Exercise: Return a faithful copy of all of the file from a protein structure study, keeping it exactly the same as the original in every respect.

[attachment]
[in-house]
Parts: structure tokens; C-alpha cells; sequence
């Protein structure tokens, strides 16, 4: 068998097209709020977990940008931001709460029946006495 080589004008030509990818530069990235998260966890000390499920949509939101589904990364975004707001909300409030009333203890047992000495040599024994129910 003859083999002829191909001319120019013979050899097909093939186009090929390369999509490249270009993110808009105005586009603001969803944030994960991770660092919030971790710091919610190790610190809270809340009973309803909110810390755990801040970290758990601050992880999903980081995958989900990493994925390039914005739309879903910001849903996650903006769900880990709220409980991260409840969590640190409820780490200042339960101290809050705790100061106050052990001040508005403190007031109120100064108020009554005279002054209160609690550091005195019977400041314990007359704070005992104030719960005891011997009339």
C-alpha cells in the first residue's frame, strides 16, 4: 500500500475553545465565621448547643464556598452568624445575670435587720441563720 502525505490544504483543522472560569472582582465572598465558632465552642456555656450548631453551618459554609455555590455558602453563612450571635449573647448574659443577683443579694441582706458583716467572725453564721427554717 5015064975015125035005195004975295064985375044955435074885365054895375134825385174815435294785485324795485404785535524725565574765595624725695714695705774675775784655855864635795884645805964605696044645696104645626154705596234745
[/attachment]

[in-house]
Parts: structure tokens; C-alpha cells; sequence
């Protein structure tokens, strides 16, 4: 068998097209709020977990940008931001709460029946006495 080589004008030509990818530069990235998260966890000390499920949509939101589904990364975004707001909300409030009333203890047992000495040599024994129910 003859083999002829191909001319120019013979050899097909093939186009090929390369999509490249270009993110808009105005586009603001969803944030994960991770660092919030971790710091919610190790610190809270809340009973309803909110810390755990801040970290758990601050992880999903980081995958989900990493994925390039914005739309879903910001849903996650903006769900880990709220409980991260409840969590640190409820780490200042339960101290809050705790100061106050052990001040508005403190007031109120100064108020009554005279002054209160609690550091005195019977400041314990007359704070005992104030719960005891011997009339």
C-alpha cells in the first residue's frame, strides 16, 4: 500500500475553545465565621448547643464556598452568624445575670435587720441563720 502525505490544504483543522472560569472582582465572598465558632465552642456555656450548631453551618459554609455555590455558602453563612450571635449573647448574659443577683443579694441582706458583716467572725453564721427554717 5015064975015125035005195004975295064985375044955435074885365054895375134825385174815435294785485324795485404785535524725565574765595624725695714695705774675775784655855864635795884645805964605696044645696104645626154705596234745